Today’s Solutions: August 17, 2022

In our busy modern world, night shift workers are called upon to keep the world spinning whilst most of us sleep. However, it has been proven that people who work when the sun goes down have a number of health problems associated with this lifestyle. According to the CDC, these include heart disease, metabolic disorders, cancer, sleep disorders, and type 2 diabetes.

A recent study published in Science Advances may just have a solution for the latter. The research group did a small scale trial, enrolling 19 healthy young people and subjecting them to 14 days of simulated night work. They were monitored under different mealtime protocols; with half of the group eating in the daytime, and a half eating during the night.

While no significant increase was observed for the individuals who ate during the day, it was found that eating at nighttime actually increased their risk of diabetes. Even after this short time, glucose levels were boosted by 6.4 percent in participants. “This study reinforces the notion that when you eat matters for determining health outcomes such as blood sugar levels, which are relevant for night workers as they typically eat at night while on shift,” said study co-leader Sarah L. Chellappa from the University of Cologne.

Currently, it is unclear exactly what complex mechanisms are causing these observed effects. Though, it is believed a huge influencing factor is a circadian misalignment. This means the body clock in our brains is out of sync, after being conditioned by behavioral, lighting, and eating patterns since birth.

The fact that such a drastic difference occurred in only 14 days shows the potential power of changing this behavior. Future studies need to be carried out with real-life shift workers to identify the exact best times to eat, but this research offers tangible evidence for improving the health of those who work nontraditional hours.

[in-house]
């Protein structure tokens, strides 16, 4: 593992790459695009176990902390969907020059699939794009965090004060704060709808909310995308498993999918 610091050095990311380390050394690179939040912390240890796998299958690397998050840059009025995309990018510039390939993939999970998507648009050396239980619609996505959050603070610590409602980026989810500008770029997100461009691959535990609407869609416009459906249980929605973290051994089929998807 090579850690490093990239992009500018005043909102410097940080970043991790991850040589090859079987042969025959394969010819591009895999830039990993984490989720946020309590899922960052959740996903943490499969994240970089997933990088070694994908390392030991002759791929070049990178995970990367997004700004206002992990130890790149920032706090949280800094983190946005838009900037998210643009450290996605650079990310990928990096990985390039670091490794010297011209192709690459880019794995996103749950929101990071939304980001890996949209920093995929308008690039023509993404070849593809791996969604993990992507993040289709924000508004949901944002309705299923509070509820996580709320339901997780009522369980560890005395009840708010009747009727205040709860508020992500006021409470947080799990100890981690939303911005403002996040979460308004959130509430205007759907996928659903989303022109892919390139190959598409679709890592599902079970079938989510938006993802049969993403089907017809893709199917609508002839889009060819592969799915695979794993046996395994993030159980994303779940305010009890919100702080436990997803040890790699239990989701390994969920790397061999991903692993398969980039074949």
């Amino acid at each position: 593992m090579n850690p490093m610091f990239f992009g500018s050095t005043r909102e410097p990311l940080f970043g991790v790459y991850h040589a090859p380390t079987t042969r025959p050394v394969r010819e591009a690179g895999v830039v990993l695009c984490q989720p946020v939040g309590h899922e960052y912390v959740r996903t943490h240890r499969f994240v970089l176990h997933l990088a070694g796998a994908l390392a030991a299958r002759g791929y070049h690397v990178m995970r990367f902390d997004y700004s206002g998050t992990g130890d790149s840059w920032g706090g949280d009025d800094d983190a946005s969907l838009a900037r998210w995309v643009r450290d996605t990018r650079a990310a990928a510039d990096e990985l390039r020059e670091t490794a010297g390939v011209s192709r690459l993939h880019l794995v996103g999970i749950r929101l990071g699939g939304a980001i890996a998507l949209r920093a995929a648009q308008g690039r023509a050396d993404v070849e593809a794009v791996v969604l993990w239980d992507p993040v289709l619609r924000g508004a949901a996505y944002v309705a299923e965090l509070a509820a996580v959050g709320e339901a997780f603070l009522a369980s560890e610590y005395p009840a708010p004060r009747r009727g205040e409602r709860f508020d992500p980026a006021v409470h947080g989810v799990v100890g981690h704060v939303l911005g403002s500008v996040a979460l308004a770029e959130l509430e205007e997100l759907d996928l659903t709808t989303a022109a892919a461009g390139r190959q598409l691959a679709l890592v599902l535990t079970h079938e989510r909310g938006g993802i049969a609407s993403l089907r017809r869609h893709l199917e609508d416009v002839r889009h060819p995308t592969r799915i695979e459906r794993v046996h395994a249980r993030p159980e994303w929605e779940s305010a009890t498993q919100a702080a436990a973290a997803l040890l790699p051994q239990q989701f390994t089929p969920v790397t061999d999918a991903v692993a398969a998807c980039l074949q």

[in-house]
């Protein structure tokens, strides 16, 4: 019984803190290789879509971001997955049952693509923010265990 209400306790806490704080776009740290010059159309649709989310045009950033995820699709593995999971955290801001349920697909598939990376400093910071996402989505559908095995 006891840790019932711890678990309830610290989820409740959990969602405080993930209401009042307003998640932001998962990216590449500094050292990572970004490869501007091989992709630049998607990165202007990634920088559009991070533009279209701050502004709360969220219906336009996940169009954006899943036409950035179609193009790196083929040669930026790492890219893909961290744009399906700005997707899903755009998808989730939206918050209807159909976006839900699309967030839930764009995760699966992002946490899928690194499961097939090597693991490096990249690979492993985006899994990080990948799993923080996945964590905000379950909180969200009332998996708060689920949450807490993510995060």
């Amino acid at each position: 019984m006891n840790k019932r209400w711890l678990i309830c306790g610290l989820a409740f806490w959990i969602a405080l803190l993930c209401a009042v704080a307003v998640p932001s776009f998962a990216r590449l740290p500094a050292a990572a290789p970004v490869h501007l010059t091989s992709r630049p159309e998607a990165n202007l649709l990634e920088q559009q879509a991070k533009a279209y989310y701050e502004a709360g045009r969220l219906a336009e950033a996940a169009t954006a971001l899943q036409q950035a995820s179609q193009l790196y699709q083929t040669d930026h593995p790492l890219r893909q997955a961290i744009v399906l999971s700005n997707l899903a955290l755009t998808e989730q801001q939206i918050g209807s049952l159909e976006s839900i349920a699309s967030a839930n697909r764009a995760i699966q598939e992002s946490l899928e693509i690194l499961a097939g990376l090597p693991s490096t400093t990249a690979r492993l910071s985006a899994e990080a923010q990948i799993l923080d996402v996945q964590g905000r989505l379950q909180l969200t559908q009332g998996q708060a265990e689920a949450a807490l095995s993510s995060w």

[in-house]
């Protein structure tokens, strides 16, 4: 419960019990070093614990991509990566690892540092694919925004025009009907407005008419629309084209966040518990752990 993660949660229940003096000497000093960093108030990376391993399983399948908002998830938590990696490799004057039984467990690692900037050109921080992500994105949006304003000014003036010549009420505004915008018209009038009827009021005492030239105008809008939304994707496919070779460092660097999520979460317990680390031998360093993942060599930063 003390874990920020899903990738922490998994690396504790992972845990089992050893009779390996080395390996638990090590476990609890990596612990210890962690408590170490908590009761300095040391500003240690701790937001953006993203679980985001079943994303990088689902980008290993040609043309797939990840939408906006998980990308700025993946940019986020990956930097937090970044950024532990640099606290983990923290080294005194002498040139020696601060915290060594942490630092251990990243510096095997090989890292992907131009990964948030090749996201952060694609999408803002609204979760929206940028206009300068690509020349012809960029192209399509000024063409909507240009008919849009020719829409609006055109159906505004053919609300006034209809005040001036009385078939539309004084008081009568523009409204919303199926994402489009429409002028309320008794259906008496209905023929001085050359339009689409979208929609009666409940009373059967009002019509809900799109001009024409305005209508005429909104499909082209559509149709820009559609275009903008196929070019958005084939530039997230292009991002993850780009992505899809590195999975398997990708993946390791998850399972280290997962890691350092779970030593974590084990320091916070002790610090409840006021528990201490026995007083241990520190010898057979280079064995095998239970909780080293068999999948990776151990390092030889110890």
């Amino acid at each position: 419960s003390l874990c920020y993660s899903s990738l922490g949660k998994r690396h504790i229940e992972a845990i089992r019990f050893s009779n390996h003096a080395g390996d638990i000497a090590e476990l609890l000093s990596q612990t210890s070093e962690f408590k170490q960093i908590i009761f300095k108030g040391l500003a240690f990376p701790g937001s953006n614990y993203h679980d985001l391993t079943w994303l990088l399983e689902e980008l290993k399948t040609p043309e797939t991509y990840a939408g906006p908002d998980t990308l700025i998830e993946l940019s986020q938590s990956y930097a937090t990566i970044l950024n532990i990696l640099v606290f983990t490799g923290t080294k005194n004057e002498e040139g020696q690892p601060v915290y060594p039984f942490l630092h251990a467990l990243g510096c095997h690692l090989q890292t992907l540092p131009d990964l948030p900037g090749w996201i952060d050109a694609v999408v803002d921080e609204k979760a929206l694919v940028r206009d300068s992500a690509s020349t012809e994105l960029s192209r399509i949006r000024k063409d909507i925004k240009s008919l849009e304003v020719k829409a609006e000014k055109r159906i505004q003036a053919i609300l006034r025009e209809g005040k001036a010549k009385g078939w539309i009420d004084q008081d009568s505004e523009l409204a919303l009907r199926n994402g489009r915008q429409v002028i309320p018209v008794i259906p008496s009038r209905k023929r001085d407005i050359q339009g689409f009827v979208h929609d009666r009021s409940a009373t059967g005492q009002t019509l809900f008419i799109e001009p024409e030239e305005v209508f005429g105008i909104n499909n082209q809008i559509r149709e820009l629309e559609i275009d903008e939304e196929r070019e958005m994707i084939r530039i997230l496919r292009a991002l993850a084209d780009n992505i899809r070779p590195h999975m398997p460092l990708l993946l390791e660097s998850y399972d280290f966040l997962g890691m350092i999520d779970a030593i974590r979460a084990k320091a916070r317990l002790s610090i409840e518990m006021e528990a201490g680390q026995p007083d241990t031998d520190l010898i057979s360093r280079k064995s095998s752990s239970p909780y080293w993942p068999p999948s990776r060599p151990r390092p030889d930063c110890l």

Source study: Science AdvancesDaytime eating prevents internal circadian misalignment and glucose intolerance in night work.

Solutions News Source Print this article
More of Today's Solutions

Why you should fill your cart with ugly watermelons

When it comes to picking produce at our local market or grocery store, many of us are… well… shallow. We tend to fill our carts with only the prettiest, most visually appealing fruits and veggies.  ... Read More

Add these 4 foods to your diet to reduce bloating

If your stomach has ever swollen to the point where you felt the urge to unbutton your pants, chances are bloating is to blame. The good thing is that bloating can usually be relieved with ... Read More

How ketamine can help fight depression

Quick acting aid A recent review from the University of Exeter, has shown that the sedative drug ketamine, has therapeutic effects in regards to mental health. The study, published in BJPsych Open, analyzed 83 papers ... Read More

Study: Exercise after vaccination may boost immunity

If you thought it was better to take it easy after getting your vaccine, you may want to think again. In a new study published by Brain, Behavior, and Immunity, researchers found that up to ... Read More